activity. typical example is the semantics of colour

activity. (Gilmer, 1970). Thus, thinking is the set of cognitive processes that mediate between, stimuli and responses.  Language is the most efficient and developed vehicle for carrying out the process of thinking. It is a system of symbols, and rules for combining them, used to communicate information. 

The social learning view proposes that speech is acquired through a combination of operant conditioning and imitation. But Naom Chomsky (1968) suggested that humans have a partly innate language acquisition device that provides them with an intuitive grasp of grammar. Finally, Slobin (1979) recognized that both learning and an innate ability are equally important. He said children possess operating principles that are already present or develops early in life. The various components of language are; phonemes, syllables, morphemes, words, clauses, and sentences.

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Do we think what we say or say what we think?

The Sapir-Whorf hypothesis starts from the premise that everyone has a fundamental need to make sense of the world and language is the principle tool available to us for organising the world.

It states that language limits our capability for voicing our thoughts or emotions. Since languages differ from country to country and dialect, we express our feelings confined within the boundaries of our language.

This theory was influenced by the Theory of Mind (ToM) is a basis for testing the cognitive abilities in autistic children to interpret between a thinker and his thoughts. It tested the theory of true and false belief between children according to the languages they were prominent in.

Peterson and Siegal’s test showed the differences in the perspective of reality of deaf children with deaf parents, and deaf children with hearing parents. Their perception was contrasting while expressing their feelings and thoughts.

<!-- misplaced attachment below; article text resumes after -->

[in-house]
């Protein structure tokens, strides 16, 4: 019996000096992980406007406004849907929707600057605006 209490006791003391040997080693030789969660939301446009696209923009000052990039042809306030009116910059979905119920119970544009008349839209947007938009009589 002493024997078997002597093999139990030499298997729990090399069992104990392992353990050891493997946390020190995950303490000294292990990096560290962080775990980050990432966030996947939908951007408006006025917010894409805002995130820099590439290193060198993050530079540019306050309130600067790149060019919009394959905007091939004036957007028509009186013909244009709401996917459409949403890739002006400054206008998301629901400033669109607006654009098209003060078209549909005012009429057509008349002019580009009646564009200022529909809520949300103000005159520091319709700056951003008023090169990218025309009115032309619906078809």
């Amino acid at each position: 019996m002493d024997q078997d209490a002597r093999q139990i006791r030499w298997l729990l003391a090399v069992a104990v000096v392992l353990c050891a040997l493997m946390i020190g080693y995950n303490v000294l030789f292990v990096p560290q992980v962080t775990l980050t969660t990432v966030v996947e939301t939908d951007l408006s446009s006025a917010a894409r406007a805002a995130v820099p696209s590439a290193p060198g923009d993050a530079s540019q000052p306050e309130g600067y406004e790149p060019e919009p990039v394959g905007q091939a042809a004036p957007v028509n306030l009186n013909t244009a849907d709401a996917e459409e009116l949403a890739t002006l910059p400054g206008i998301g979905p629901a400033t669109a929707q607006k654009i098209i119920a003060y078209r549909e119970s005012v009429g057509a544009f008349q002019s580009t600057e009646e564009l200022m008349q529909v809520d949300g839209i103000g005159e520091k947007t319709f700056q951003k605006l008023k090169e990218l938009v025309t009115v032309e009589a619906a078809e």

Linguistic determinism is a branch of psycholinguistics that tries to prove the connection between language and thought. It puts forward the notion that language determines thought and different languages impose different conceptions of reality. Linguistic relativity is a branch of linguistic determinism that suggests that language influences thought (Whorf, 1956). Hence, people who speak different languages perceive the world in different ways, since their thinking is determined, at least in part, by the words available to them.  For example, Inuits, who have multiple words for snow, may perceive this aspect of the world through a different Slens than English-speaking people, who only have one word. 

A typical example is the semantics of colour words. When we perceive colour with our eyes, we are sensing that portion of electromagnetic   radiation that is visible light. Unlike animals, we have the apparatus for categorising these colours verbally.

 
green

 
gwear

 
 
glaze

blue
blue

 
grey

 
loodge

 
brown

 
rooz

 
red

 
coo

We impose boundaries when, in English, we talk of green, blue, grey, brown and red. It takes little thought to realise that these discriminations are arbitrary – and indeed in other languages the boundaries are different. This can be seen in the comparison of some English language colours with their counterparts in Cornish.

Colours are not objective, naturally determined segments of reality. Language guides us in seeing   the spectrum in terms of the arbitrarily established categories that we call colours. In other words, the colours we see are predetermined by what our language prepares us to see.

There have been multiple studies carried out by psychologists to support this theory. One of them is a study by Jordan Zlatev and Johan Blomberg in 2015. They discuss four interconnected issues that they believe hinder investigations into how language may affect thinking. The first is the claim that it is impossible to disentangle language from thought, making the question concerning “influence” pointless. The second is the argument that it is impossible to disentangle language from culture. The third issue is the objection that methodological and empirical problems defeat all but the most trivial version of the thesis of linguistic influence: that language gives new factual information. The fourth is the assumption that since language can potentially influence thought from “not at all” to “completely,” the possible forms of linguistic influence can be placed on a cline, and competing theories can be seen as debating the actual position on this cline. They analysed these claims and showed that the first three do not constitute in-principle objections against the validity of the project of investigating linguistic influence on thought, and that the last one is not the best way to frame the empirical challenges at hand. Thus, this discussion and the reviewed literature that is part of it show that such influence is clearly possible, and hence in need of further investigations.